- What development tools have you used?
- What languages have you programmed in?
- What source control tools have you used?
- Describe the elements of an in-tier architecture and their appropriate use.
- Compare and contrast REST and SOAP web services.
- Define authentication and authorization and the tools that are used to support them in enterprise deployments.
- Have you used Visual Studio?
- Have you used Eclipse?
- What is a SAN, and how is it used?
- What is clustering, and describe its use?
- What is the role of the DMZ in network architecture?
- What is a cross-site scripting attack, and how do you defend against it?
- In network security, what is a honeypot, and why is it used?
How To Respond
Be prepared to delve deeply into the “nuts and bolts” of systems development, programming, and/or security in your answers. You can also emphasize your ability to learn new systems quickly, providing examples of when you have done so in the past.
Interview Questions About Database Design
What They Want to Know: Again, employers are interested in how much “hands-on” experience you have in computer design. Expect to be tested on your technical knowledge, just like you would be in a college exam.
- Tell me about some of the databases you have designed.
- How do you enforce relational integrity in database design?
- When is it appropriate to denormalize database design?
- What is the difference between OLAP and OLTP? When is each used?
- What automated-build tools or processes have you used?
- What is the role of continuous integration systems in the automated-build process?
- Describe the difference between optimistic and pessimistic locking.
- In databases, what is the difference between a delete statement and a truncate statement?
- What are transaction logs, and how are they used?
- What are the most important database performance metrics, and how do you monitor them?
- What is the role of SNMP?
How To Respond
Hopefully, you will know the correct answers to questions like these—so answer with confidence. If, however, you are asked a question you aren’t sure about, admit this and explain how you would go about finding the right answer.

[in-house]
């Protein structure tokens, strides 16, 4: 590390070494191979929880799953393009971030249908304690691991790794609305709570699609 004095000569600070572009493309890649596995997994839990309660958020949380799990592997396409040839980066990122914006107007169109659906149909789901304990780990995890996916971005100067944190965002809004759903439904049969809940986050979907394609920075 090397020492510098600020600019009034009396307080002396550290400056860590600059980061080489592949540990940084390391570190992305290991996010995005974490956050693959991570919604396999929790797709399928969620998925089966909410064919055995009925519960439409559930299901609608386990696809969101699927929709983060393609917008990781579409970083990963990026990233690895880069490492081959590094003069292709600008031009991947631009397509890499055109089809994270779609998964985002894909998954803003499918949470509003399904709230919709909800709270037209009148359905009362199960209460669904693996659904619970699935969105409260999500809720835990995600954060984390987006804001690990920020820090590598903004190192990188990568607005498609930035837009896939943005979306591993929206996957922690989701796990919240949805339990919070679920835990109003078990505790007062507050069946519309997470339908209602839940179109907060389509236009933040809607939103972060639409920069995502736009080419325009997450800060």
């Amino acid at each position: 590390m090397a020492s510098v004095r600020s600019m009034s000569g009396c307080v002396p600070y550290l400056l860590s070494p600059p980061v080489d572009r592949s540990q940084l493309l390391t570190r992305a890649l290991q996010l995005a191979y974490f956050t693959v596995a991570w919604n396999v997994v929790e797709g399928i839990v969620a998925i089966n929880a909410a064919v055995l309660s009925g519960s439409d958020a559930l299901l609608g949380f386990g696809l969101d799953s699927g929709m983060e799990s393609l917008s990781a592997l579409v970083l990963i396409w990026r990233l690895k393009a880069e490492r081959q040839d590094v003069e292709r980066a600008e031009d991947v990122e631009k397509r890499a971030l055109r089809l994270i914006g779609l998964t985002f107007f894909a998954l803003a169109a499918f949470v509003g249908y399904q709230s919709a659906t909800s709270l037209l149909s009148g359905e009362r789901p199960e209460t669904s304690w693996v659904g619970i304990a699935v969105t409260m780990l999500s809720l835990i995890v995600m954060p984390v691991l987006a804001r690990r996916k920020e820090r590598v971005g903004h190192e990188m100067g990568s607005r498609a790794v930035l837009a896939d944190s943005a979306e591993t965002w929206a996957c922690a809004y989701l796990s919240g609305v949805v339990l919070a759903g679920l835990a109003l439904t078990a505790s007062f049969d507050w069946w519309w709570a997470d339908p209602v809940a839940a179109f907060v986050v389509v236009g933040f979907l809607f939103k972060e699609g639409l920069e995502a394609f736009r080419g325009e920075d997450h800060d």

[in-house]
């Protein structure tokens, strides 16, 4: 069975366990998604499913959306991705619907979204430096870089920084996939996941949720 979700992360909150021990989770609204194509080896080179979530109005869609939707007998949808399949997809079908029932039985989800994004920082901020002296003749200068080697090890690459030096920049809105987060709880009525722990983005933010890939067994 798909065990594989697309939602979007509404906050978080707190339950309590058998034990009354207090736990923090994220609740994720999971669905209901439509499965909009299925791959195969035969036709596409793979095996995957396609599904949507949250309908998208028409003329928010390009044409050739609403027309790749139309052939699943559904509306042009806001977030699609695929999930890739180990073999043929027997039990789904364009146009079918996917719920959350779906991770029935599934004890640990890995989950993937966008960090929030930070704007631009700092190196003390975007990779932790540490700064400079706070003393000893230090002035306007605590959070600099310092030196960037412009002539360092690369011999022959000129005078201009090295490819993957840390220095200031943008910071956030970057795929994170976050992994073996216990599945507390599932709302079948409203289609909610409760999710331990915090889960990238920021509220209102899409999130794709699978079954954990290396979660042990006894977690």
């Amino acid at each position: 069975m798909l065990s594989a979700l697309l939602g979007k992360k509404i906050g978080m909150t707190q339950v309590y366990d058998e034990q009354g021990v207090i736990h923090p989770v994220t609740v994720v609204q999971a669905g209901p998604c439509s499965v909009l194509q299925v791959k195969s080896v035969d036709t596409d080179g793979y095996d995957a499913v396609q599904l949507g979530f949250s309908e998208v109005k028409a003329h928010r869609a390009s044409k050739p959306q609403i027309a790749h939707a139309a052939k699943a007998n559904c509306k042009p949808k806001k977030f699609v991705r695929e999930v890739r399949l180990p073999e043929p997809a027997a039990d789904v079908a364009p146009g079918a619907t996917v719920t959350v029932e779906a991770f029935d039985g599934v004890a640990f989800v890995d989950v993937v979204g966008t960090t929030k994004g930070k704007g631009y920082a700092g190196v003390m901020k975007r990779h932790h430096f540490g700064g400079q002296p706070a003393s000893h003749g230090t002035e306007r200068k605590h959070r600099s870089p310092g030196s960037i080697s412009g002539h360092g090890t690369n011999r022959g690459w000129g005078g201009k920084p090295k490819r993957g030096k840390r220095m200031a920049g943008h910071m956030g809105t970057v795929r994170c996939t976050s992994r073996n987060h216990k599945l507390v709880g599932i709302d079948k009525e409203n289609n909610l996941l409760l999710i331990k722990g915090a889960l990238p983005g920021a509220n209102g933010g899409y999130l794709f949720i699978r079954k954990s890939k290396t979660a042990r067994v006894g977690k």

Questions About Your Work Habits and Processes
What They Want to Know: IT specialists may be called upon to work both independently and as team contributors, so employers are interested in your teamwork and communications skills. They also want a sense of whether the processes you’ve used in the past align with those of their own teams.
- How important is it to work directly with your business users?
- What elements are necessary for a successful team and why?
- What percentage of your time do you spend unit testing?
- What do you expect in the solution documents you are provided?
- How much reuse do you get out of the code that you develop, and how?
- Which do you prefer; service-oriented or batch-oriented solutions?
- What technical websites do you follow?
How To Respond
Even as you express your opinion in your answers, try to also demonstrate your flexibility and your willingness to adapt to new processes. Research the company before your interview so that you’ll have a good idea of how they operate—ideally, your answers should reflect their own methods.
More Tech Interview Questions
- IT Job Interview Questions
- Computer Skills Interview Questions
- Help Desk Interview Questions
- Network Administrator Interview Questions
- Software Engineer Interview Questions
How to Prepare for Your Interview
Learn as much as you can about the company and the department to which you are applying before you walk into the interview. Candidates who are able to confidently answer questions about the company are far more likely to proceed to a second interview than those who’ve failed to do their homework.
Prepare answers to standard interview questions as well as for technical ones. Employers will be interested in how you’ve conquered challenges in the past, as well as whether you’ll fit into their corporate culture. They’ll also want a sense of your short- and long-term career plans to determine if you’re likely to remain with their company.
Anticipate some curveball questions. A few hiring managers will ask challenging questions to interviewees to ascertain whether they can think on their feet under pressure. You may also be asked a few questions with no right or wrong answers—here, your attitude and tone of voice will be as important as your answer.
Develop a few questions to ask your interviewer(s). Most interviews end with the hiring manager asking if you have questions for him or her. Arrive with a few questions prepared ahead of time—this will demonstrate your interest in and enthusiasm for their operations.
A few suggestions: ask about current projects in their pipeline, challenges facing their IT team, their development process, and/or their plans for future research and development.
Prepare to make a good impression. To impress your interviewer, you need to arrive at the interview ahead of time, and be well-groomed and dressed in professional interview attire. It's also important to maintain eye contact, listen to the interviewer without interruption, and be aware of your body language.
Don’t rush your answers. When technical questions arise during the interview, it’s fine to ask for clarification and to “think aloud” as you work through possible solutions for hypothetical problems. This will provide the interviewer a glimpse into your thought processes, and will also show your ability to communicate effectively and engage in a productive dialogue.
- Practice responses to technical interview questions in advance so that you won't feel flustered.
- Research the company and review the job ad closely so you can emphasize meaningful and relevant skills and experience.
- When appropriate, share details about how you've handled similar situations in previous roles.